Article: Radium Airline a Vital Artery for Northern Mines

  • Radium Airline-640x250
    September, 1952, Canadian Aviation Magazine

    Air transport linking two of the world’s foremost radium properties with their supply base at Edmonton is the function of the Aviation Division of Eldorado Mining & Refining (1944) Ltd. The story of the radium flights goes back many years, to the days when the float-shod Bellanca “Silver Radium Express” plied the air route to Great Bear Lake. Since the war, however, the Radium Express has assumed the character of a well-managed airline.

    Engaged solely in providing winged transportation for the Eldorado projects, the Aviation Division has the economic advantage of a near 100% load factor and high utilization. Operating on wheels, with landing strips at the respective properties, two Douglas DC-3’s and a Curtiss C-46F Commando carry most of the freight and passenger traffic for Eldorado’s airline.

    The Edmonton to Port Radium route extends 1,000 miles, with airstrips at McMurray, Yellowknife, Fort Smith and the northern terminus Sawmill Bay. The latter airstrip, 35 miles from the mine, is used in summer and is linked to the Port Radium mine by truck and barge. As soon as the ice is thick enough in fall, an airstrip is cleared on the lake ice at Port Radium. This leaves a break-up (mid-June to mid-July) and a freeze-up period (Oct. 21 to Dec. 8) when wheel operation is grounded.

    Scheduled trips on the Great Bear run average four weekly in summer, six weekly in winter. The schedules were tossed out of the window last winter, however, after burning of the Port Radium mill in October had caused a transportation crisis. Personnel and material for the new mill construction were rushed to the mine.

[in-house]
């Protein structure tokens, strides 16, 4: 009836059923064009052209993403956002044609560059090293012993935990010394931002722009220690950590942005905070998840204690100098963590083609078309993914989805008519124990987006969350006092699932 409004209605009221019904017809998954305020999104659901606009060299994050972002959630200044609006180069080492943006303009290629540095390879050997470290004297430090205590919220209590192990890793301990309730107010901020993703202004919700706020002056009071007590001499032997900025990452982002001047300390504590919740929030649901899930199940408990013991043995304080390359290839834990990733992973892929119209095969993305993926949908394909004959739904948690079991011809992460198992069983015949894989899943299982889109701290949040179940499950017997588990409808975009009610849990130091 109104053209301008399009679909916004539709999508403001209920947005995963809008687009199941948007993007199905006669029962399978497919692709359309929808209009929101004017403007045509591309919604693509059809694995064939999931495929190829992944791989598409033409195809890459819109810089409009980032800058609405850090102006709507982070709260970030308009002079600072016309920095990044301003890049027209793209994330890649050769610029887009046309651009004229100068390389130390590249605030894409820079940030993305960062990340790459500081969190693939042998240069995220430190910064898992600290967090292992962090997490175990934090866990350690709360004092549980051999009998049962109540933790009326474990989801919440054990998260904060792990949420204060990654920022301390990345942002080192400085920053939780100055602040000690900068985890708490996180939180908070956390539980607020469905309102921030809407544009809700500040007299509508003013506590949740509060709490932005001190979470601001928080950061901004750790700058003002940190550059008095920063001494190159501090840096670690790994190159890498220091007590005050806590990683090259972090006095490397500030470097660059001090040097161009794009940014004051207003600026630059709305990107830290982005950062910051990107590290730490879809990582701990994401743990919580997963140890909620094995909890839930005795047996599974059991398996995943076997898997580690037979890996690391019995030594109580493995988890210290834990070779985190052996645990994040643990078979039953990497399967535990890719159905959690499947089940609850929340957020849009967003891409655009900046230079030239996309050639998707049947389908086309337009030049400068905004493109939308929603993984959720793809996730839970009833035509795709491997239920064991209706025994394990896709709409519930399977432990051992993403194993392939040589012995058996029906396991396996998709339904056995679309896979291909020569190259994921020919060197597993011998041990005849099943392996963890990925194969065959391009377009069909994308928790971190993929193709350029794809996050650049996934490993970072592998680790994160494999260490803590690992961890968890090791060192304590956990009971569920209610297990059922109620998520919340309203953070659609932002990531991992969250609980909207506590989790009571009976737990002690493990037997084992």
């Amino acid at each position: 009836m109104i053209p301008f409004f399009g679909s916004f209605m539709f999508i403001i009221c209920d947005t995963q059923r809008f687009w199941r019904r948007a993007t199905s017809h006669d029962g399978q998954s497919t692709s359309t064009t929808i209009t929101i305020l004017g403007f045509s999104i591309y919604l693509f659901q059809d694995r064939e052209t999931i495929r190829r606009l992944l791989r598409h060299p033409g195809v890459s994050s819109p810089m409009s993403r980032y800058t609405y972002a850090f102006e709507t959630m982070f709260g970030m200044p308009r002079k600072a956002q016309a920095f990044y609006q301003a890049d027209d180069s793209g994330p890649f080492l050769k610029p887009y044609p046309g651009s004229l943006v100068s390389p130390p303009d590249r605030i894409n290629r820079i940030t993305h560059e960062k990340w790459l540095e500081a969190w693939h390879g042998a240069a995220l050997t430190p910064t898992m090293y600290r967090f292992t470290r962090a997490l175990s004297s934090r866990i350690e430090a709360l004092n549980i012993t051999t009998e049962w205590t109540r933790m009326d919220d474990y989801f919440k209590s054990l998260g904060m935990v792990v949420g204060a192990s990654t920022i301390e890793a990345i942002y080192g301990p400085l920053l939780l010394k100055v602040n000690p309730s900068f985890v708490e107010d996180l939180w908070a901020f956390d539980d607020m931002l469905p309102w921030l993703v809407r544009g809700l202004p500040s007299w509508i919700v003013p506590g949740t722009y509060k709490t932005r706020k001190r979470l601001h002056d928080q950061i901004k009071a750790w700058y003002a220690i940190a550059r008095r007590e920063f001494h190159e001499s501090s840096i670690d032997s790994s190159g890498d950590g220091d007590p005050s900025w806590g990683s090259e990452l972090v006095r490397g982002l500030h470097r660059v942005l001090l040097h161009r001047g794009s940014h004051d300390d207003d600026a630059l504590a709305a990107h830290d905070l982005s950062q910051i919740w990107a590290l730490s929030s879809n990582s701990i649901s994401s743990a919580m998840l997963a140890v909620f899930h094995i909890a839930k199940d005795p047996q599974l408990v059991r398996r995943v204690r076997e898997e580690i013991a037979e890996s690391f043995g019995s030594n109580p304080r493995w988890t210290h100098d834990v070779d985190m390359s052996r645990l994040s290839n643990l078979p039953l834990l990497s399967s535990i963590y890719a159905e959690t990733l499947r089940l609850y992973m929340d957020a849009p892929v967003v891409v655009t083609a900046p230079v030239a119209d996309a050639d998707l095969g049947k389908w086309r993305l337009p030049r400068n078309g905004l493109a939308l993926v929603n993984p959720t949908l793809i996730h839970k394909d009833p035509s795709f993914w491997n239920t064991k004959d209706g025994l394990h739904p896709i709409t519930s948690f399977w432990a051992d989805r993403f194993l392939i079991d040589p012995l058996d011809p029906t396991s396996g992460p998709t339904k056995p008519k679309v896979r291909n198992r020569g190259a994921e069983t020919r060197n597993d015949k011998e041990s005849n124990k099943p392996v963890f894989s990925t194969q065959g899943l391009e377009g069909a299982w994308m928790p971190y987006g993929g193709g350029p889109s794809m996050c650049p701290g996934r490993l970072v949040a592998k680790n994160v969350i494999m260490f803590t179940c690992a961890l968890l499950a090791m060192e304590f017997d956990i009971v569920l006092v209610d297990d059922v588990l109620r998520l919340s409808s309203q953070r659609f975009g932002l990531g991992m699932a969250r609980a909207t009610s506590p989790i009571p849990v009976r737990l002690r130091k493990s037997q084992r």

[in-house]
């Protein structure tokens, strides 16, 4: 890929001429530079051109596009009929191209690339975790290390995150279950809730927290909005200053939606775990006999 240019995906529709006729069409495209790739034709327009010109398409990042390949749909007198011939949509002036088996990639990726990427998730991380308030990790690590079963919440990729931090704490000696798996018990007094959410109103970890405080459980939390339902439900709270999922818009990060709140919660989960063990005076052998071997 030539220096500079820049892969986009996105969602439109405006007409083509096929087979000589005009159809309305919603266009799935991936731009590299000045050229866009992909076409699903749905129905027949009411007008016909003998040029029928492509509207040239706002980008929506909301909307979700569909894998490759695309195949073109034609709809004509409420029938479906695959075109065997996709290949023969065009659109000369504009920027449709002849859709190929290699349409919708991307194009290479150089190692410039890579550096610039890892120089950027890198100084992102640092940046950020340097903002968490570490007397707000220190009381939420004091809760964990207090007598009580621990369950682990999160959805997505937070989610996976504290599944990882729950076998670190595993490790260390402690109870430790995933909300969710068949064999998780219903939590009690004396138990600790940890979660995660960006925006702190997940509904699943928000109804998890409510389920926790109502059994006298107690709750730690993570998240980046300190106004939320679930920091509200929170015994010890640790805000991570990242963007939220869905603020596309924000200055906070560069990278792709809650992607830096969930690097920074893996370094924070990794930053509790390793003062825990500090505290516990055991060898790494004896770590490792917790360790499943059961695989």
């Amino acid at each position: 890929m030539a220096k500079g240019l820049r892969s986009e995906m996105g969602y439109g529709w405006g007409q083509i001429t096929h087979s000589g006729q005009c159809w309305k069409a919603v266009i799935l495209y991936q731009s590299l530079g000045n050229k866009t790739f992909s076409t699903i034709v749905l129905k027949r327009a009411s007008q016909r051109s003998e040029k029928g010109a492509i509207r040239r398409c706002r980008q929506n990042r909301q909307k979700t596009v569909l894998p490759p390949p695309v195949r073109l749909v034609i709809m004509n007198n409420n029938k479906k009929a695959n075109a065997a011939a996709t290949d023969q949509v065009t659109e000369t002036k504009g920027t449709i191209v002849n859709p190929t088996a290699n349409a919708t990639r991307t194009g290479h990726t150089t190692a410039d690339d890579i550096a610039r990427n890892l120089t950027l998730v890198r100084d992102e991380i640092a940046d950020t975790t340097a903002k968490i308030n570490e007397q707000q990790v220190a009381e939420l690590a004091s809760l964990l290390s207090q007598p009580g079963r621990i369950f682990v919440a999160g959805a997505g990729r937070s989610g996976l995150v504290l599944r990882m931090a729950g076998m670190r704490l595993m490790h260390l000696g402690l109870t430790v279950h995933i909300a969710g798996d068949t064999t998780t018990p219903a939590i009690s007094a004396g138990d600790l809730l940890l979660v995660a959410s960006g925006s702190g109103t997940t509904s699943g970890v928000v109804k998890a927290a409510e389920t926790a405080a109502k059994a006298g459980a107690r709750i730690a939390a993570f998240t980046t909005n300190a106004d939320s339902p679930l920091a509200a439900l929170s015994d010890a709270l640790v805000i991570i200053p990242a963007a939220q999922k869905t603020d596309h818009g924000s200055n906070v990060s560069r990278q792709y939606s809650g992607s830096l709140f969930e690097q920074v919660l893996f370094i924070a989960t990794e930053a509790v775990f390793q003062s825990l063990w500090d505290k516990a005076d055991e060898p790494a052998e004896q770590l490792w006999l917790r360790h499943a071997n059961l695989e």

The air service to the relatively new radium property at Beaverlodge in northern Saskatchewan was pioneered in January, 1948, when Alf Caywood, division chief and his chief pilot, George Frank, flew a ski-shod DC-3 to the area. The original plan was to land on Lake Athabaska and relay cargo by dog sled for the remaining 10 miles. It was found possible to land on the ice of Martin Lake, however, and deliver the goods directly. A small caterpillar tractor was then flown from Port Radium to level an ice runway, and the Beaverlodge air service was ready to go.

    For the first year, the entire Beaverlodge operation was sustained by air transport alone. Now the heavy cargo for this as well as for the Port Radium mine is carried by the steel barges, tugs and tractor trains of Northern Transportation Co. Ltd. threading a vast inland waterway.

    Canadian Aviation’s representative flew over the route from Edmonton to Sawmill Bay in an Eldorado DC-3. Flying time for the 1,000-mile run was 11 hrs., 15 min., elapsed time 14 hours. The Curtiss Commando, the largest aircraft in the Eldorado fleet has an all-up weight of 48,000 lb. Payload is 14,000 lb. The aircraft is licensed to carry up to 62 passengers, but Eldorado provides seating for 34. The Commando does most of the flying on the 500-mile run to Beaverlodge, with two return trips a day on the schedule.

    The Aviation Division was organized in 1944 by Alf Caywood, who continues to direct its operations as division manager. C. G. MacPherson is supervisor of maintenance, with George F. Frank, chief pilot; Ernest Bjorge, chief air engineer. In addition to the DC-3’s and Commando, Eldorado has a Fairchild 24 and a Norseman.

    This article originally appeared in the September, 1952 edition of Canadian Aviation magazine.

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